All ETDs from UAB

Advisory Committee Chair

Rob W Motl

Advisory Committee Members

Brooks Wingo

Jayne Ness

Elizabeth Barstow

Laura Vogtle

Document Type


Date of Award


Degree Name by School

Doctor of Philosophy (PhD) School of Health Professions


Pediatric onset multiple sclerosis (MS) is a chronic and disabling disease of the central nervous system with an onset before 18 years of age. Youth with pediatric onset MS may benefit from physical activity as evidenced by past research suggestsing higher levels of physical activity are associated with reduced physical and psychosocial disease manifestations. Unfortunately, published estimates of physical activity participation among those with pediatric onset MS are very low (<10 min/day). This dissertation aimed to describe the current literature regarding physical activity among youth with pediatric MS, and to further explore experiences, patterns, correlates, and potential confounders of physical activity for the ultimate purpose of informing future behavior change interventions. Results are presented through five single study chapters. Briefly, interventions developed to promote physical activity for adolescents with pediatric onset MS should be individually tailored, include a strong social component, aim to educate regarding safety and outcomes of physical activity, and differentially target weekday and weekend day activity and sedentary behavior. Social cognitive theory (SCT) is an appropriate method for promoting physical activity behavior change among youth with pediatric onset MS, and SCT constructs including exercise goal setting, barriers self-efficacy, outcome expectations, and social support should be incorporated in the intervention as appropriate. Further, physical activity is seemingly an appropriate method for the management of functional limitations for youth with pediatric onset MS. Clinicians and researchers seeking to promote physical activity among those with pediatric onset MS may find this dissertation especially useful in providing a framework for the development of behavior change interventions.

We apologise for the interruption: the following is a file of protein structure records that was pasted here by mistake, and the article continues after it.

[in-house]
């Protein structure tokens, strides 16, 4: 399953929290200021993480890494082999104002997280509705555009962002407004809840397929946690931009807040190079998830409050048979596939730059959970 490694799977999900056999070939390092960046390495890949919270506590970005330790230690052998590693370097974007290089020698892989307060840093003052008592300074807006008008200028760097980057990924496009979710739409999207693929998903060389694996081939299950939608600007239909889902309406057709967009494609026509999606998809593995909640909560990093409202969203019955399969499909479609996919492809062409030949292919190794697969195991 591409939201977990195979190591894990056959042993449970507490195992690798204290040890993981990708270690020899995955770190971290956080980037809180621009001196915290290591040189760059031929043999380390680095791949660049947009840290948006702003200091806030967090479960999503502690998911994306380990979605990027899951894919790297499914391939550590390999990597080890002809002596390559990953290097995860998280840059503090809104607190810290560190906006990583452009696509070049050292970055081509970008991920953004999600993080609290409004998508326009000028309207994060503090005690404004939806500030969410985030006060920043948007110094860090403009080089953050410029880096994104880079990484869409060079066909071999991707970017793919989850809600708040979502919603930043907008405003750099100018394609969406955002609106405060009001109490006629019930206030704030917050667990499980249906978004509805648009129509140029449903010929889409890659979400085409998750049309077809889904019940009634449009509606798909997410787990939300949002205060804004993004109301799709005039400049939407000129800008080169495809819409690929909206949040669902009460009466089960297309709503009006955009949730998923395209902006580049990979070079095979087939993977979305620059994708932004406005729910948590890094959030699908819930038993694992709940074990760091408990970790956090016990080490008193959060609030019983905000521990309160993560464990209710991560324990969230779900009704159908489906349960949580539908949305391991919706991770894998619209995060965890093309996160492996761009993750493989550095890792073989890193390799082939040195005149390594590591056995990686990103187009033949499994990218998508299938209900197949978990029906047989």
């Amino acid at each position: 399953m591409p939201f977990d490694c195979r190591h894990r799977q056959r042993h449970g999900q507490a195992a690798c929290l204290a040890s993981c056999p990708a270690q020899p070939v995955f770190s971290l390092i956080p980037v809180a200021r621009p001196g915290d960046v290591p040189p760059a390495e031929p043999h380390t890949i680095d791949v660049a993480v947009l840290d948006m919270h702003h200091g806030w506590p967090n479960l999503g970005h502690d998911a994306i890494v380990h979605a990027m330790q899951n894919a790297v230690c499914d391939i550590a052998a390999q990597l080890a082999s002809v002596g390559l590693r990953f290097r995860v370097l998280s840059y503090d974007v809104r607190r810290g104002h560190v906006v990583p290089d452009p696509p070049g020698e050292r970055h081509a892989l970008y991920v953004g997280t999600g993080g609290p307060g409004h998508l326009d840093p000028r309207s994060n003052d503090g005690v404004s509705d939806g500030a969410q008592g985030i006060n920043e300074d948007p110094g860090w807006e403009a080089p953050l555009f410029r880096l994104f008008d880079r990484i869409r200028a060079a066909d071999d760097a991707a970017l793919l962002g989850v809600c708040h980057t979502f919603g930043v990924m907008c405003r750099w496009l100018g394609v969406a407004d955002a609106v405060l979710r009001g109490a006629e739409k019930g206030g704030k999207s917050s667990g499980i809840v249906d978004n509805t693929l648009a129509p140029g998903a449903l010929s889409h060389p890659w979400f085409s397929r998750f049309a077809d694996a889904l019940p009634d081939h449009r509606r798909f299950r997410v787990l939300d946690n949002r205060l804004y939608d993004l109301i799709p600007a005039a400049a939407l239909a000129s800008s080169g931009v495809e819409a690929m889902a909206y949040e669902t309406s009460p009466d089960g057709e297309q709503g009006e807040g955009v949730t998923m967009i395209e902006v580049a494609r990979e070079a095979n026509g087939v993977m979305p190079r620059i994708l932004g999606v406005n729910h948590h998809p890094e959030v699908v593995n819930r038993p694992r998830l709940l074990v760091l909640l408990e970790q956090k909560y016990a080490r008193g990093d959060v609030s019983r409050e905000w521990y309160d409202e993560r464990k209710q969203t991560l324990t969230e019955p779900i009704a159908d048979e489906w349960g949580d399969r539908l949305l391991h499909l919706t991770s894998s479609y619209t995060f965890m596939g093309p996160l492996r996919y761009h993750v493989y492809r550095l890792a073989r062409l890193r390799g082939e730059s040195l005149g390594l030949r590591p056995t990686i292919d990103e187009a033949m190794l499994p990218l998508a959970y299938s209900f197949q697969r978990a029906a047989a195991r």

To view the content in your browser, please download Adobe Reader or, alternately,
you may Download the file to your hard drive.

NOTE: The latest versions of Adobe Reader do not support viewing PDF files within Firefox on Mac OS and if you are using a modern (Intel) Mac, there is no official plugin for viewing PDF files within the browser window.